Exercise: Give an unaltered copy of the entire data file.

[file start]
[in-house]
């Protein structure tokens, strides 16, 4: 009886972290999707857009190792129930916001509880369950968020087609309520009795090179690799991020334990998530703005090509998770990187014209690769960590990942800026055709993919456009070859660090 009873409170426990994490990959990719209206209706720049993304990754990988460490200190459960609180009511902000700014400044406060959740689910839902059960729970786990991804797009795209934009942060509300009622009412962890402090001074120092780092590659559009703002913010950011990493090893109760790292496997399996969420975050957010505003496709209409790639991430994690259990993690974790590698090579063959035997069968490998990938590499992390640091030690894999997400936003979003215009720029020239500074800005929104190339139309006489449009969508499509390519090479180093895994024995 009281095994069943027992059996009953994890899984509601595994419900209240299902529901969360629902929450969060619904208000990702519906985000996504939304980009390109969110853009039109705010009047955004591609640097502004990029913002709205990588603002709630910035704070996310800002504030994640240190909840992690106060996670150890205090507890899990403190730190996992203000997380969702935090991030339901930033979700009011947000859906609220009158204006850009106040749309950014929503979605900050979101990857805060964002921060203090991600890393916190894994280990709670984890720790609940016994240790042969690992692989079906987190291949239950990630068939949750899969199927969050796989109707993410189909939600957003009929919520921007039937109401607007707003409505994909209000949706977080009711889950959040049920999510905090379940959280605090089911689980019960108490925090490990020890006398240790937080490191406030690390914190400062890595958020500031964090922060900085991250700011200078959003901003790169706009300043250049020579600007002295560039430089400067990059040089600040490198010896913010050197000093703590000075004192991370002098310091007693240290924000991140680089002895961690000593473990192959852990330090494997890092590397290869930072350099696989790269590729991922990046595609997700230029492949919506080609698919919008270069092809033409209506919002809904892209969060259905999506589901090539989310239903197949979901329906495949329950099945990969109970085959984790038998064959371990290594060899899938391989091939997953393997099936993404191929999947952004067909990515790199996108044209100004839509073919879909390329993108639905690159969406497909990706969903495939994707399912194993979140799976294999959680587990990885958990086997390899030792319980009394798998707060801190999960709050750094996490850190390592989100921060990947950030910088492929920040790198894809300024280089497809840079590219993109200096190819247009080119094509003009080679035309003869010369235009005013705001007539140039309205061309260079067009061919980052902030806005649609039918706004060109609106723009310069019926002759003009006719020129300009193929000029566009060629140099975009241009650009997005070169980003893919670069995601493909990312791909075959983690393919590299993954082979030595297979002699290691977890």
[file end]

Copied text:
[in-house]
């Protein structure tokens, strides 16, 4: 009886972290999707857009190792129930916001509880369950968020087609309520009795090179690799991020334990998530703005090509998770990187014209690769960590990942800026055709993919456009070859660090 009873409170426990994490990959990719209206209706720049993304990754990988460490200190459960609180009511902000700014400044406060959740689910839902059960729970786990991804797009795209934009942060509300009622009412962890402090001074120092780092590659559009703002913010950011990493090893109760790292496997399996969420975050957010505003496709209409790639991430994690259990993690974790590698090579063959035997069968490998990938590499992390640091030690894999997400936003979003215009720029020239500074800005929104190339139309006489449009969508499509390519090479180093895994024995 009281095994069943027992059996009953994890899984509601595994419900209240299902529901969360629902929450969060619904208000990702519906985000996504939304980009390109969110853009039109705010009047955004591609640097502004990029913002709205990588603002709630910035704070996310800002504030994640240190909840992690106060996670150890205090507890899990403190730190996992203000997380969702935090991030339901930033979700009011947000859906609220009158204006850009106040749309950014929503979605900050979101990857805060964002921060203090991600890393916190894994280990709670984890720790609940016994240790042969690992692989079906987190291949239950990630068939949750899969199927969050796989109707993410189909939600957003009929919520921007039937109401607007707003409505994909209000949706977080009711889950959040049920999510905090379940959280605090089911689980019960108490925090490990020890006398240790937080490191406030690390914190400062890595958020500031964090922060900085991250700011200078959003901003790169706009300043250049020579600007002295560039430089400067990059040089600040490198010896913010050197000093703590000075004192991370002098310091007693240290924000991140680089002895961690000593473990192959852990330090494997890092590397290869930072350099696989790269590729991922990046595609997700230029492949919506080609698919919008270069092809033409209506919002809904892209969060259905999506589901090539989310239903197949979901329906495949329950099945990969109970085959984790038998064959371990290594060899899938391989091939997953393997099936993404191929999947952004067909990515790199996108044209100004839509073919879909390329993108639905690159969406497909990706969903495939994707399912194993979140799976294999959680587990990885958990086997390899030792319980009394798998707060801190999960709050750094996490850190390592989100921060990947950030910088492929920040790198894809300024280089497809840079590219993109200096190819247009080119094509003009080679035309003869010369235009005013705001007539140039309205061309260079067009061919980052902030806005649609039918706004060109609106723009310069019926002759003009006719020129300009193929000029566009060629140099975009241009650009997005070169980003893919670069995601493909990312791909075959983690393919590299993954082979030595297979002699290691977890």